Being in the Word
In over 30 years of pastoral ministry, I’ve found that two of the most common struggles Christian believers talk about is having a consistent prayer life and consistently being in the Word of God. If you’re a Christian, you’ve probably encountered these same struggles. And if you’re struggling with these things right now, I want to encourage you to pick up a Bible and turn to the Psalms. Here are a few ways that the Psalms can help you…
Learn to pray
Psalms is the prayer book of the Bible. If you want to learn how to pray, this is where to begin. You will find 150 prayers that are directly inspired by the Holy Spirit of God.
In the New Testament book called the Acts of the Apostles, we’re told that the early church had four priorities: They gave themselves to the apostles teaching, to the fellowship, to the breaking of break (communion) and to the prayers (Acts 2:42). The prayers were, of course, the book of Psalms. They were praying the Psalms.
Evangelicals have often placed a great deal of emphasis on spontaneous prayer. But some Christians find this difficult. You hear others praying and you wish that you could pray like them. Where do you begin? The answer is the book of Psalms.
This is the textbook for God’s school of prayer. Immerse yourself in it and you will learn to pray. Learn to pray and you will say, like David, “Blessed is the man… [whose] delight is in the law of the Lord, and on his law he meditates day and night” (Psalm 1:1-2).
Expand the capacity of your heart
Every human experience you will ever have is described right here in the Psalms: You find ecstatic joy and the depths of depression. You find faith and you find doubt. You find peace and you find raging anger. John Calvin described the Psalms as “an anatomy of the soul.”
God has given us the whole range of human experience in a book of poetry. That is very significant because poetry expands the capacity of the heart. Poetry has become the interest of only a few in our society today. When did you last read a poem? With the exception of choosing Hallmark cards, there are not many places where we typically engage with poetry.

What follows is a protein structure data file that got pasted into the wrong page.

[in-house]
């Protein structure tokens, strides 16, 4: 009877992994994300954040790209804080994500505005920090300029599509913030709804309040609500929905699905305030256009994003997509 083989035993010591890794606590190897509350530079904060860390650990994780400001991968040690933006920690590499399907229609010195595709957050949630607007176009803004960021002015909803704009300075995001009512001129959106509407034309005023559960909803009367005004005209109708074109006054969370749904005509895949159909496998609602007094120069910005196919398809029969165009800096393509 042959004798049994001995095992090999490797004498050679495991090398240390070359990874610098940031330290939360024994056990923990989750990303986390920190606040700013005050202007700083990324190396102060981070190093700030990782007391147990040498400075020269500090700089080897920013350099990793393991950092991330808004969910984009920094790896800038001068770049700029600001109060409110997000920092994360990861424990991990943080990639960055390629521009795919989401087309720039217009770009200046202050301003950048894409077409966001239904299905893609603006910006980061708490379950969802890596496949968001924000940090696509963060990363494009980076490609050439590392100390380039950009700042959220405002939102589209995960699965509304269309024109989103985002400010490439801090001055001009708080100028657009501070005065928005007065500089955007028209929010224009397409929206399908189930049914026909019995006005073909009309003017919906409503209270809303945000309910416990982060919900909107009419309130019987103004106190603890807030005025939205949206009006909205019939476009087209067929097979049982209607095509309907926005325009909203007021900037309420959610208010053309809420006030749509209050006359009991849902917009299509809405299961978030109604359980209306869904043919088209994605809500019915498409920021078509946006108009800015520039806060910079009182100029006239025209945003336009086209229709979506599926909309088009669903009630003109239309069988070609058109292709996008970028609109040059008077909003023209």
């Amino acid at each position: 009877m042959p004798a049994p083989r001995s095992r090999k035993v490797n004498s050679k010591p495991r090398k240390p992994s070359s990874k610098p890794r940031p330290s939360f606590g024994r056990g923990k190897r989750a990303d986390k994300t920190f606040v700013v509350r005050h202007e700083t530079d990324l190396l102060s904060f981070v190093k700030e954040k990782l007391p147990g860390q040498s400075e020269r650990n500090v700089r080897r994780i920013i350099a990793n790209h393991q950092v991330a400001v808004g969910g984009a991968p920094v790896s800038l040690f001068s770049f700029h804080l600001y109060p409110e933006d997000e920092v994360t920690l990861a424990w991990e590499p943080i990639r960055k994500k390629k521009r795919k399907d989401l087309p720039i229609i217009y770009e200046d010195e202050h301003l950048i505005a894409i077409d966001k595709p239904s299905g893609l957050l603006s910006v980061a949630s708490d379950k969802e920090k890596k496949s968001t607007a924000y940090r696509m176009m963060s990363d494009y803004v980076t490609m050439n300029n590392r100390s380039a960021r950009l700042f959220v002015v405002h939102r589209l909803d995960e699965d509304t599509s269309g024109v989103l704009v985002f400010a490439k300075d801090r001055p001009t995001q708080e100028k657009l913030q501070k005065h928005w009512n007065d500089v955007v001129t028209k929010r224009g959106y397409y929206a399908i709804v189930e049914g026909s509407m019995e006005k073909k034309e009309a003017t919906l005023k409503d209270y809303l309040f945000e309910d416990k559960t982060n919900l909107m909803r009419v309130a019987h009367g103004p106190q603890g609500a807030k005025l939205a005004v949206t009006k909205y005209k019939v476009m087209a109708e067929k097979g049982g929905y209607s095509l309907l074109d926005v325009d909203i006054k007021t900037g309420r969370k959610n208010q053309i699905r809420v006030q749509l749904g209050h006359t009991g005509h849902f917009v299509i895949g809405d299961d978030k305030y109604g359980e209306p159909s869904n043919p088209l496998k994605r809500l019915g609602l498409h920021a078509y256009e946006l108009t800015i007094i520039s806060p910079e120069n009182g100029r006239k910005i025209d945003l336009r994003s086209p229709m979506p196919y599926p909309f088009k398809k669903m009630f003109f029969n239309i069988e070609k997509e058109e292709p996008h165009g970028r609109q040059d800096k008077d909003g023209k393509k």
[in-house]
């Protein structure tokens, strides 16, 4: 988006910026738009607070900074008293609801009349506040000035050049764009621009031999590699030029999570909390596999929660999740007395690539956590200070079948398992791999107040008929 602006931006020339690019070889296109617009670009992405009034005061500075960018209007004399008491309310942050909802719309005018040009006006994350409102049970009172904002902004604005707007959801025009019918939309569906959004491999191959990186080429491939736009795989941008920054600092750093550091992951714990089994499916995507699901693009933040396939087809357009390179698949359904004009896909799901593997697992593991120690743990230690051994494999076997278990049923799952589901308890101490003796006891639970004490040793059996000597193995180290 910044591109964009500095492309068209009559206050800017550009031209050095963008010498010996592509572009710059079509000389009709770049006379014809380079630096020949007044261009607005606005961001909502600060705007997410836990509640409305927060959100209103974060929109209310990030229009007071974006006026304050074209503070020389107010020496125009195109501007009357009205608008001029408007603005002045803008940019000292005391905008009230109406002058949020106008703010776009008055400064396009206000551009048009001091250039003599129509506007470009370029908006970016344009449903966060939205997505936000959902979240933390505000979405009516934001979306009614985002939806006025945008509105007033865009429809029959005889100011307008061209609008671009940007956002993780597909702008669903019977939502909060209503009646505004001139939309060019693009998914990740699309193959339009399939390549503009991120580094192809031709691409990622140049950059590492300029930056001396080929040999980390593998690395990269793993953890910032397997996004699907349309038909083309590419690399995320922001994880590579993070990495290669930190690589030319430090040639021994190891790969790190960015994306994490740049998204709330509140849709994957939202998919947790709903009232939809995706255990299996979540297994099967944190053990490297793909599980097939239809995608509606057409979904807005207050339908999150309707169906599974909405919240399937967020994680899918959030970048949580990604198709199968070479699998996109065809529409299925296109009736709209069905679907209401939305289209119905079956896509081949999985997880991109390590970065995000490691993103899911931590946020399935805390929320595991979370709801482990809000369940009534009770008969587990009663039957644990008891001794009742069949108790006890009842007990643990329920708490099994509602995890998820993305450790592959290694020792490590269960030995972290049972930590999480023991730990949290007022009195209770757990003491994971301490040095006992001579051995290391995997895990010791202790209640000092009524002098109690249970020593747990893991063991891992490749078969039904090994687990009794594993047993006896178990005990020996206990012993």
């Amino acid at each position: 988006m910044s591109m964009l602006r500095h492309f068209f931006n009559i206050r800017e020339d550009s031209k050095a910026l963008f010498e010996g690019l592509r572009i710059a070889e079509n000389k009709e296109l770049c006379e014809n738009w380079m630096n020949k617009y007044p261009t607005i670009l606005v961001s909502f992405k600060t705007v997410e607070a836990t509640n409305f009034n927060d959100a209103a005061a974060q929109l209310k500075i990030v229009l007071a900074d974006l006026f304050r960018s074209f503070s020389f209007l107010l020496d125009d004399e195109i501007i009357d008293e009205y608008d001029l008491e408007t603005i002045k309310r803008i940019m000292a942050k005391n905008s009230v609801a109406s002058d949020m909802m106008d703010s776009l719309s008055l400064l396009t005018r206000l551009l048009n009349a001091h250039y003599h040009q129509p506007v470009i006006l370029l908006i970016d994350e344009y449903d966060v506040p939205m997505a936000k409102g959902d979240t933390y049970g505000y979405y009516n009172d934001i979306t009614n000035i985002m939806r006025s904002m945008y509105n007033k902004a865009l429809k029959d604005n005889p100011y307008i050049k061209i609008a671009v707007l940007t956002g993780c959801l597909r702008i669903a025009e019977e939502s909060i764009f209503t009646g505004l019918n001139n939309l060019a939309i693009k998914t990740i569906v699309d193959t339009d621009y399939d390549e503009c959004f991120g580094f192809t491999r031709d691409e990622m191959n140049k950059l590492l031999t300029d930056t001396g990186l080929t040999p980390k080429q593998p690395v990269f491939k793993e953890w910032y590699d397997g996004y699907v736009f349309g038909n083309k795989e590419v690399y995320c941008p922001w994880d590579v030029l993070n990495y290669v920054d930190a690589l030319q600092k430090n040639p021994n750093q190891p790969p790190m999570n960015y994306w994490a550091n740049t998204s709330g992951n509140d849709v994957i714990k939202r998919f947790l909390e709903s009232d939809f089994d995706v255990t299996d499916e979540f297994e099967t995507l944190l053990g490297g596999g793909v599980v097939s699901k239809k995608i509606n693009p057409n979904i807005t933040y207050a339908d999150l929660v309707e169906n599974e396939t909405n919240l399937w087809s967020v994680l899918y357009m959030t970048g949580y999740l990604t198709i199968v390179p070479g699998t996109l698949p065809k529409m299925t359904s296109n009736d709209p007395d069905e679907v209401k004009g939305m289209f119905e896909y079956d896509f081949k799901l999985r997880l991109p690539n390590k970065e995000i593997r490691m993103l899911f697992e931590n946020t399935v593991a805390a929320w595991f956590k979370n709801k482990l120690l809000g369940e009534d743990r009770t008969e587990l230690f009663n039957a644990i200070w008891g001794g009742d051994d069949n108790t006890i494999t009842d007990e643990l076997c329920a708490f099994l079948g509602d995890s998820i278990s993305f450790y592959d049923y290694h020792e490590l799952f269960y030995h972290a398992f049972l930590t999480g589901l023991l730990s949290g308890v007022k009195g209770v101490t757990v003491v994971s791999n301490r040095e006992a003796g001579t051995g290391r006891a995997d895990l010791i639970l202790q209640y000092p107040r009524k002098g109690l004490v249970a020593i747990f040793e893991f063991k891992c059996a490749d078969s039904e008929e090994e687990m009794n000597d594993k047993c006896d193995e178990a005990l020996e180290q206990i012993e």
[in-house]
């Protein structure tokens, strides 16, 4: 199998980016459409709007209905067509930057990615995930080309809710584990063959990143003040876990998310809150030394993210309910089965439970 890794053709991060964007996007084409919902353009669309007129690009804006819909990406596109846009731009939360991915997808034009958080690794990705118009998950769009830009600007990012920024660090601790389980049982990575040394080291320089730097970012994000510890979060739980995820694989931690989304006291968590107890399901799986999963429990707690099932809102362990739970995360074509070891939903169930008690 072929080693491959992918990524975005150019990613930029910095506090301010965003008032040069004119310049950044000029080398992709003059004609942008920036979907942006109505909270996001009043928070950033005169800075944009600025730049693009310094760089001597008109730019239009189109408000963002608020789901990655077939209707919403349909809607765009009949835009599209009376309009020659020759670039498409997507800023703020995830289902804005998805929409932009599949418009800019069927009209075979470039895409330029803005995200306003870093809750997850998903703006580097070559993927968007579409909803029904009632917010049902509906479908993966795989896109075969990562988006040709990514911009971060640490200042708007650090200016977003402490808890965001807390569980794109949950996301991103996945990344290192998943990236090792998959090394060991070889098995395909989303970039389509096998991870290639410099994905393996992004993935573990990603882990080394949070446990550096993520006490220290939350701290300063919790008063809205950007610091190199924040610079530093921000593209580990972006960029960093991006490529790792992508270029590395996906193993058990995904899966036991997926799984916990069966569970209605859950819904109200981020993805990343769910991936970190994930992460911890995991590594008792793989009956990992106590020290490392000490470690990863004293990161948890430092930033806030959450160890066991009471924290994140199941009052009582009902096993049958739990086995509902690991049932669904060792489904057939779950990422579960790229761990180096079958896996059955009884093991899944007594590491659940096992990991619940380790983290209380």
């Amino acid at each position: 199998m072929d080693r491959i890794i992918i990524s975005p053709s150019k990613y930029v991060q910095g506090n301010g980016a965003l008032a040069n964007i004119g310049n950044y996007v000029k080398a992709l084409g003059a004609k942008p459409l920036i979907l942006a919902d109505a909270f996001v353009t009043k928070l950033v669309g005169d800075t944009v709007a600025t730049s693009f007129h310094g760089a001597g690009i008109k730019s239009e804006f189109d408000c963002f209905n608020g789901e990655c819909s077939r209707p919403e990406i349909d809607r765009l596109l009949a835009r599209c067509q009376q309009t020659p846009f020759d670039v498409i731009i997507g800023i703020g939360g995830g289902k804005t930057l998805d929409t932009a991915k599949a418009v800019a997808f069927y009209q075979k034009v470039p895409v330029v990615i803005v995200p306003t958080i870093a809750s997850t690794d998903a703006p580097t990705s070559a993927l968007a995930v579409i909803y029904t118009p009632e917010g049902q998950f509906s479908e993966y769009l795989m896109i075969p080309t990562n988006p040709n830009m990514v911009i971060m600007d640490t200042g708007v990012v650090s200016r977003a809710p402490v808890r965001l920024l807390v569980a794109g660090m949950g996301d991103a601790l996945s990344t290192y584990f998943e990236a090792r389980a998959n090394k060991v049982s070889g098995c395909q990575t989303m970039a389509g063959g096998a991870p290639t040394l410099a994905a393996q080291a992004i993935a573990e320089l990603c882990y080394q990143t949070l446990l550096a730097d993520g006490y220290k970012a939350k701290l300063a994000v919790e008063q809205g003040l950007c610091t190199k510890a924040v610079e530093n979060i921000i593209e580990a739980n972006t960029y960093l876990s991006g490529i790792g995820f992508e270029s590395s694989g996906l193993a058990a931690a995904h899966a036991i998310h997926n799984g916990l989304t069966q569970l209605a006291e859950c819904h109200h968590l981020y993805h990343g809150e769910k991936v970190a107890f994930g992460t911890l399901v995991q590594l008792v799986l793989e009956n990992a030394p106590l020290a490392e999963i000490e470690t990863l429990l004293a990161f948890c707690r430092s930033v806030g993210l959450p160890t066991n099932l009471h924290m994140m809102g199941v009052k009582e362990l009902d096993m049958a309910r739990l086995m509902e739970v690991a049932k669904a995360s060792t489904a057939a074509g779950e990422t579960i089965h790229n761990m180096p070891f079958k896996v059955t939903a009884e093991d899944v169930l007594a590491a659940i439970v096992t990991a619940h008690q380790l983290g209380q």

Instead, we have scads and scads of prose. I looked up the word “prose” in the dictionary and this is what it said…
- Ordinary, non-metrical form of written or spoken language.
- Plain, matter-of-fact quality; tedious discourse.
The word “prose” gives rise to our word “prosaic,” which means: “Like prose, lacking poetic beauty, unromantic, commonplace, dull.” So if your wife says to you, “Honey, you are so… prosaic,” that is not a good thing. And if the truth be told… some of us are rather prosaic.
We live in the world of sports and contracts and bottom lines, having highly-developed minds, splendidly athletic bodies and, often times, underdeveloped souls. We’re not sure how to love, how to be happy, how to grieve or how to be angry. Some of us find it very difficult to get in touch with our own feelings.
Maybe you want to feel more than you do, but you don’t know how. Have you ever thought about the fact that you need to cultivate your heart every bit as much as you need to exercise your body? Paul prays that Christian believers will be so rooted in love that we may have the power to grasp how wide and long and high and deep is the love of Christ, and to know that love that passes knowledge (Ephesians 3:17-19).
Our problem is one of capacity. Knowing the love of Christ is like pouring an ocean into a thimble. We only know a little of God’s love, not because there’s so little of it, but because we can only contain a little of it. There’s an ocean of God’s love to be received and then given. The great question is: How do I expand my capacity to receive the love of God, and then to channel that same love to those God has placed around me?
The Psalms are the place to begin. More than any other part of Scripture, the Psalms will expand the capacity of your heart and give you a growing love for being in the Word of God, “Their hearts are callous and unfeeling, but I delight in your law… The law from your mouth is more precious to me than thousands of pieces of silver and gold” (Psalm 119:70-72).
Listen to Christ
Whose prayers are recorded in the Psalms? Various authors wrote down these prayers, but the Psalms, like the rest of the Scriptures, were breathed out by the inspiration of the Holy Spirit. More than that, Jesus used these Psalms in his own life. These are His prayers and when you make them your own, there is a very profound sense in which you are praying with Jesus.
These are the prayers of Christ, because they were breathed out by the Spirit of Jesus and because they were used in the life of Jesus. You can be confident that as you immerse yourself in them, you’ll find not only that you’re able to speak to Christ, but that He will speak to you.